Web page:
Zapata and the mountain trail above El Burgo. Sounds like a trip into bandit country - and once would have been! Up very early to meet up with Barbara and Derek Etherton plus Micky Smith to be down at Zapata before daybreak to have a reasonable chance of seeing the newly-returned Red-necked Nightjars. However, it was the very many Nightingales that we heard first on arrival and after the briefest glimpse of a Red-necked Nightjar then a few circuits did eventually bring us to a stop where we could hear a very close individual. No sooner heard than the bird flew up in front of the car and disappeared into the darkness. Wonderful!
With light breaking and a walk towards the river we could make out Black-winged Stilts and overhead the remarkable sight of a White Stork which then landed to rest in the water itself. On the far bank Moorhens, Mallards and Little Ringed Plovers whilst, overhead incoming Night Herons and Cattle Egrets. With the improving light we then had our first raptor as an Osprey passed overhead making its way upstream Around us Greenfinch and Serins along with Blackbirds and Collared Doves. The first Barn Swallows put in an appearance and the riverside revealed both Common and Green Sandpipers. A pair of Gadwall appeared out of nowhere on the water.
Around us we continued to listen to the numerous Nightingales and then a Cetti's Warbler joined in the morning chorus. Yellow-legged Gulls, Jackdaws, Common Swift and Red-rumped Swallows were added to the overhead birds as we moved on down to the reed-bed. Here we added Reed Warbler, Goldfinch, Sardinian Warbler and Blackcap along with a Zitting Cisticola and a pair of Grey Heron.
|Record shot of Short-toed Treecreeper Agateador Comun Certhia brachydactyla|
One of the delights was to also find a rising Sky Lark and then a Sparrowhawk circling high over the trees followed by a passing flock of about fifty Bee-eaters. Close by we also encountered Stonechat, Thekla lark and Linnet. Eating our picnic lunches and looking towards the steep cliffs we were able to add Chough and Crag Martin along with a few soaring Griffon Vultures. Not so much the Blue Rock Thrush that Derek found with the scope but the sudden sound of what sounded like some form of car or electrical alarm. Not our mobiles and the proverbial penny dropped as first Micky, then Derek and I realised that we listening to a calling Scops Owl, a real revelation. And so on to the end of the track picking up a trio of Alpine Swifts above their breeding cave and both Woodchat Shrike and Woodpigeon along the track itself. A final raptor on the mountain was a high Bonelli's Eagle.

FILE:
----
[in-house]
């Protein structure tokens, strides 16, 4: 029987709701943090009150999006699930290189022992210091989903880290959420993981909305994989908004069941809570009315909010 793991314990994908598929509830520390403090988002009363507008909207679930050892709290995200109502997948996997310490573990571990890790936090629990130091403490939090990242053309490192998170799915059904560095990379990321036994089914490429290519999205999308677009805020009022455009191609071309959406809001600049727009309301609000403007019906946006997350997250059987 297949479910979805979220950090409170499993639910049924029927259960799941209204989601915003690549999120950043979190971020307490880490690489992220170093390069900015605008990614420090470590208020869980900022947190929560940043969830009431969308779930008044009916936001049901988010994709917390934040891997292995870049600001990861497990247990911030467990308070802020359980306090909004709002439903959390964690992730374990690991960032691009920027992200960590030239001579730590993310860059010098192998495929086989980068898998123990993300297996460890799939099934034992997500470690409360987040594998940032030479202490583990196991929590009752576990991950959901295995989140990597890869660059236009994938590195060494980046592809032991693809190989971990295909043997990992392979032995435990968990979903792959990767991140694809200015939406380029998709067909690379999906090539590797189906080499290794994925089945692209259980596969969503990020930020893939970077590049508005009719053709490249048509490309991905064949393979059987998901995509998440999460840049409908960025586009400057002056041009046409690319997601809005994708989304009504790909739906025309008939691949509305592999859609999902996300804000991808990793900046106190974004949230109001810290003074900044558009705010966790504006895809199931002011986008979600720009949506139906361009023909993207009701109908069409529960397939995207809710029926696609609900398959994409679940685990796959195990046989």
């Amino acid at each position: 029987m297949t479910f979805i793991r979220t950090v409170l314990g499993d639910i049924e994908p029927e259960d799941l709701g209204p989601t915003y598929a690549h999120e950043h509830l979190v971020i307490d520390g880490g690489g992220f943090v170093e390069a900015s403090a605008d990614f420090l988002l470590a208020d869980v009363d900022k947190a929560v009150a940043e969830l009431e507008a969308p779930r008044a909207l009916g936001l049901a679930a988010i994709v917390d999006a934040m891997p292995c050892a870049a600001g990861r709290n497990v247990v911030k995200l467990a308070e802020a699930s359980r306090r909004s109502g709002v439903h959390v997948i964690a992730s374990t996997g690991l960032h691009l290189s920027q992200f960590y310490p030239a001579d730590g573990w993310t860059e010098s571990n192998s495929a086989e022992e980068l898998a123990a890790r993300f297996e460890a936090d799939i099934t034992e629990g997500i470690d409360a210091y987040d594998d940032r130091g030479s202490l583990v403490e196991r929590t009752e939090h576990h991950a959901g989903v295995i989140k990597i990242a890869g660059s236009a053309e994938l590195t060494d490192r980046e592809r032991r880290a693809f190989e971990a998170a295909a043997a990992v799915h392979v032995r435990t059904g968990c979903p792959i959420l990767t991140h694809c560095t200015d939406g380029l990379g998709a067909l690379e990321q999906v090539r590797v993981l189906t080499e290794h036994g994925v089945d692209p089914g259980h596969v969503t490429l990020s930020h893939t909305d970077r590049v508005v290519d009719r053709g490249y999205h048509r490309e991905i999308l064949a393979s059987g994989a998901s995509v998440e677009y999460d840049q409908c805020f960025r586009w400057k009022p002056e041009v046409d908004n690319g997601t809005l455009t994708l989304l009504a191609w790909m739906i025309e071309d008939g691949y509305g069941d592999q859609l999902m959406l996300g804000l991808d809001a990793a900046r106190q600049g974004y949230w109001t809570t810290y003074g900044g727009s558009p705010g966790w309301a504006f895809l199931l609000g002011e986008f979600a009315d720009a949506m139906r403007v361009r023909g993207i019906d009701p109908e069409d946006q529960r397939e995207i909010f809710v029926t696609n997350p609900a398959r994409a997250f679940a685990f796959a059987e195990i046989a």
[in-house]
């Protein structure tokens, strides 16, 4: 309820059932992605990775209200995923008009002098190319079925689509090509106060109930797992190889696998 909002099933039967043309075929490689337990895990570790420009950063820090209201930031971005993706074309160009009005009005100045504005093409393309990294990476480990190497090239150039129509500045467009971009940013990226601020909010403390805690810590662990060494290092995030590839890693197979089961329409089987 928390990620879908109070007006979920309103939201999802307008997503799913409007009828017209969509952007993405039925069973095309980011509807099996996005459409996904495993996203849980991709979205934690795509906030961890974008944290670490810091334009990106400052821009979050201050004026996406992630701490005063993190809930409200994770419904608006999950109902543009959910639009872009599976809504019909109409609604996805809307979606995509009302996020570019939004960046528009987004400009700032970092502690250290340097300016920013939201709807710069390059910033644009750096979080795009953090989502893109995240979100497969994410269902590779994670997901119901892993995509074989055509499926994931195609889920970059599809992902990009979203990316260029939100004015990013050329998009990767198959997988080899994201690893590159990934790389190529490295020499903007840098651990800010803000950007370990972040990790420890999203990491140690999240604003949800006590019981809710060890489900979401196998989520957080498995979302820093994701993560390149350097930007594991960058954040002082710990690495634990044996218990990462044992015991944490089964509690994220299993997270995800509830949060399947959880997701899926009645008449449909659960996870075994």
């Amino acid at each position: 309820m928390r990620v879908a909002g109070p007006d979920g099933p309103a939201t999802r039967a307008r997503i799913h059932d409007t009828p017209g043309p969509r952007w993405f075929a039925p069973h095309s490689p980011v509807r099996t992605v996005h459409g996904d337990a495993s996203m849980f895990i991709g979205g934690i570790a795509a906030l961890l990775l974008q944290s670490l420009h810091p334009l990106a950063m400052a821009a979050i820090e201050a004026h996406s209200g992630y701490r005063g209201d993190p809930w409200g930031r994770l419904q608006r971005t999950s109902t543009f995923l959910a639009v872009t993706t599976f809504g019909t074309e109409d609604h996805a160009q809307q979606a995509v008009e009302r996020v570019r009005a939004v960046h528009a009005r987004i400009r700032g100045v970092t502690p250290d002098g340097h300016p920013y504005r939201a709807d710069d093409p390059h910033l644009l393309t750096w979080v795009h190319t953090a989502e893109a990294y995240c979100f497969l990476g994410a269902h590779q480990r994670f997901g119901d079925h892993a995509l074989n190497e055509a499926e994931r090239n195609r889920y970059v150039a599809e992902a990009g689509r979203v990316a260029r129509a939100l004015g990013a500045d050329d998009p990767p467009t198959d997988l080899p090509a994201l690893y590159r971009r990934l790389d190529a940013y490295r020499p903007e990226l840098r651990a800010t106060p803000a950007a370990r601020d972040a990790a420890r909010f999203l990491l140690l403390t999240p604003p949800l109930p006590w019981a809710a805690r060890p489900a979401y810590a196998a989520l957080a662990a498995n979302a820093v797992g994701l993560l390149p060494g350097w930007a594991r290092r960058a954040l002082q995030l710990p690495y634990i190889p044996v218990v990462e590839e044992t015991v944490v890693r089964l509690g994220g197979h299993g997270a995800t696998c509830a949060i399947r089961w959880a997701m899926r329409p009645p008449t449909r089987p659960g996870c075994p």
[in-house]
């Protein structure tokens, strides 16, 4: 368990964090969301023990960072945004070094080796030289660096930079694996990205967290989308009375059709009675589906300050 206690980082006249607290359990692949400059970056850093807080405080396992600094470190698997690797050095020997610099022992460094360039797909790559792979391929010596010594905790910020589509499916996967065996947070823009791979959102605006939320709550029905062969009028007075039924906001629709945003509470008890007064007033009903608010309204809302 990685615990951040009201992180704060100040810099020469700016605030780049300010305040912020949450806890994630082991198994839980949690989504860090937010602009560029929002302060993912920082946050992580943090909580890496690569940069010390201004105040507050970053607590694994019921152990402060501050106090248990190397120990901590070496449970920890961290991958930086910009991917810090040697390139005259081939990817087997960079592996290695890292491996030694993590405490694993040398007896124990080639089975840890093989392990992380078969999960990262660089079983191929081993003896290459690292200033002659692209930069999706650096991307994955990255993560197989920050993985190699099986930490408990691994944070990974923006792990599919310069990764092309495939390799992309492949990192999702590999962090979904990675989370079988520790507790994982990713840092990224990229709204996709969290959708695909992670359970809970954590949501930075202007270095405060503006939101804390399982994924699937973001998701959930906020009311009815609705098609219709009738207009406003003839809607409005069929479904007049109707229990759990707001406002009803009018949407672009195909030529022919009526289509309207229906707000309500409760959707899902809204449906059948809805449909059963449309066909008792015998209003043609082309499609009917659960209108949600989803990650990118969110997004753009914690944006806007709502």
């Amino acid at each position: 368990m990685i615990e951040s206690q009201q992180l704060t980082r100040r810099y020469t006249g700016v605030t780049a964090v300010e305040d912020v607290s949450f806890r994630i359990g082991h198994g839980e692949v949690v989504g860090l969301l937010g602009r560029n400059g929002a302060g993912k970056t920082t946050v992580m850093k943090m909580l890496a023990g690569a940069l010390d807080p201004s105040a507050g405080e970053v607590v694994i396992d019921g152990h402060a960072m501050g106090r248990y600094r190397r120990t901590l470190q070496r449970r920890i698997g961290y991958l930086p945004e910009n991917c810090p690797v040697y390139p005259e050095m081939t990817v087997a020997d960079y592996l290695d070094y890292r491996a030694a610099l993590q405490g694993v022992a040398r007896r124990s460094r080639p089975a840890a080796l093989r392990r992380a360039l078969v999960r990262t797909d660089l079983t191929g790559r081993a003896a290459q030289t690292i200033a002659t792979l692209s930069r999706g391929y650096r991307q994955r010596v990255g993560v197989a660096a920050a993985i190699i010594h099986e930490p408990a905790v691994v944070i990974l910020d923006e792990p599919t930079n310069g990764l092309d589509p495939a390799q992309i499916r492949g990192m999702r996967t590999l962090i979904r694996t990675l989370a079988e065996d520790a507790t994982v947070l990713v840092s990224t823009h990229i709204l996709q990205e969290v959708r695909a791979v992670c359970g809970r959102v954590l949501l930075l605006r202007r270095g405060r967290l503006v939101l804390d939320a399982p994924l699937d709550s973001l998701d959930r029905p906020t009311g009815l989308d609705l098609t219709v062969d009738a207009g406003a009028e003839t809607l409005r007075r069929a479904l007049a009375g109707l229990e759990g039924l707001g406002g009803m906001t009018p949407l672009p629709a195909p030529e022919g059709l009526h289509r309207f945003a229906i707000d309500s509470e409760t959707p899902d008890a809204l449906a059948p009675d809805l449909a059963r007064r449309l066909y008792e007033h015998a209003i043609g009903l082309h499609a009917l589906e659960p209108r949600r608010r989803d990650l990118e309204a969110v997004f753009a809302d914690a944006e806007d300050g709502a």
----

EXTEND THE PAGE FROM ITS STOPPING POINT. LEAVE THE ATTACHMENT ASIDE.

|Distant record shot of Wood Lark Alondra Totovia Lullula arborea|
Gadwall, Mallard, Night Heron, Cattle Egret, Little Egret, Heron, White Stork, Osprey, Bonelli's Eagle, Griffon Vulture, Buzzard, Sparrowhawk, Kestrel, Moorhen, Black-winged Stilt, Little Ringed Plover, Green Sandpiper, Common Sandpiper, Yellow-legged Gull, Rock Dove, Woodpigeon, Collared Dove, Scops Owl, Red-necked Nightjar, Alpine Swift, Common Swift, Bee-eater, Hoopoe, Crested Lark, Thekla Lark, Wood Lark, Sky Lark, Crag Martin, Barn Swallow, Red-rumped Swallow, Nightingale, Stonechat, Blue Rock Thrush, Blackbird, Mistle Thrush, Cetti's warbler, Zitting Cisticola, Reed Warbler, Sardinian Warbler, Blackcap, Coal Tit, Blue Tit, Great Tit, Short-toed Treecreeper, Woodchat Shrike, Jay, Chough, Spotless Starling, House Sparrow, Chaffinch, Serin, Greenfinch, Goldfinch, Linnet, Cirl Bunting, Corn Bunting.
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